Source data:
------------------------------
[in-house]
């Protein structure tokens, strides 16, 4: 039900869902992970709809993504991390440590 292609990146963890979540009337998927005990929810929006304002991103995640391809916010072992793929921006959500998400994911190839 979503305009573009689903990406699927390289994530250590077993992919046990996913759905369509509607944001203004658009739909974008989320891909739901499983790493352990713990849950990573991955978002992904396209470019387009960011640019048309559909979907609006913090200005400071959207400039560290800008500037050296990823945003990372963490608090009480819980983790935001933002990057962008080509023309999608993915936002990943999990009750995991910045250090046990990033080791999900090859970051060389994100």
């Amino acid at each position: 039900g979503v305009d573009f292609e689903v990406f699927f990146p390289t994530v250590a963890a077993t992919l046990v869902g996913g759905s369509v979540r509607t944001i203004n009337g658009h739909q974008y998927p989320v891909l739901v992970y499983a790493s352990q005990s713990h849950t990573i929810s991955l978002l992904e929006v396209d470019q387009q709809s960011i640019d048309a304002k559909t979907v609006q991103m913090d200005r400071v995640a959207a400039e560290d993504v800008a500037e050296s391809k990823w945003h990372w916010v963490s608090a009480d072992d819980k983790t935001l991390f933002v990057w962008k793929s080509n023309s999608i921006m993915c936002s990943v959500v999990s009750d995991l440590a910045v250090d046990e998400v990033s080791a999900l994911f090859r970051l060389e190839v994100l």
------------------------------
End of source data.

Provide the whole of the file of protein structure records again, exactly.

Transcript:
[in-house]
């Protein structure tokens, strides 16, 4: 039900869902992970709809993504991390440590 292609990146963890979540009337998927005990929810929006304002991103995640391809916010072992793929921006959500998400994911190839 979503305009573009689903990406699927390289994530250590077993992919046990996913759905369509509607944001203004658009739909974008989320891909739901499983790493352990713990849950990573991955978002992904396209470019387009960011640019048309559909979907609006913090200005400071959207400039560290800008500037050296990823945003990372963490608090009480819980983790935001933002990057962008080509023309999608993915936002990943999990009750995991910045250090046990990033080791999900090859970051060389994100």
């Amino acid at each position: 039900g979503v305009d573009f292609e689903v990406f699927f990146p390289t994530v250590a963890a077993t992919l046990v869902g996913g759905s369509v979540r509607t944001i203004n009337g658009h739909q974008y998927p989320v891909l739901v992970y499983a790493s352990q005990s713990h849950t990573i929810s991955l978002l992904e929006v396209d470019q387009q709809s960011i640019d048309a304002k559909t979907v609006q991103m913090d200005r400071v995640a959207a400039e560290d993504v800008a500037e050296s391809k990823w945003h990372w916010v963490s608090a009480d072992d819980k983790t935001l991390f933002v990057w962008k793929s080509n023309s999608i921006m993915c936002s990943v959500v999990s009750d995991l440590a910045v250090d046990e998400v990033s080791a999900l994911f090859r970051l060389e190839v994100l």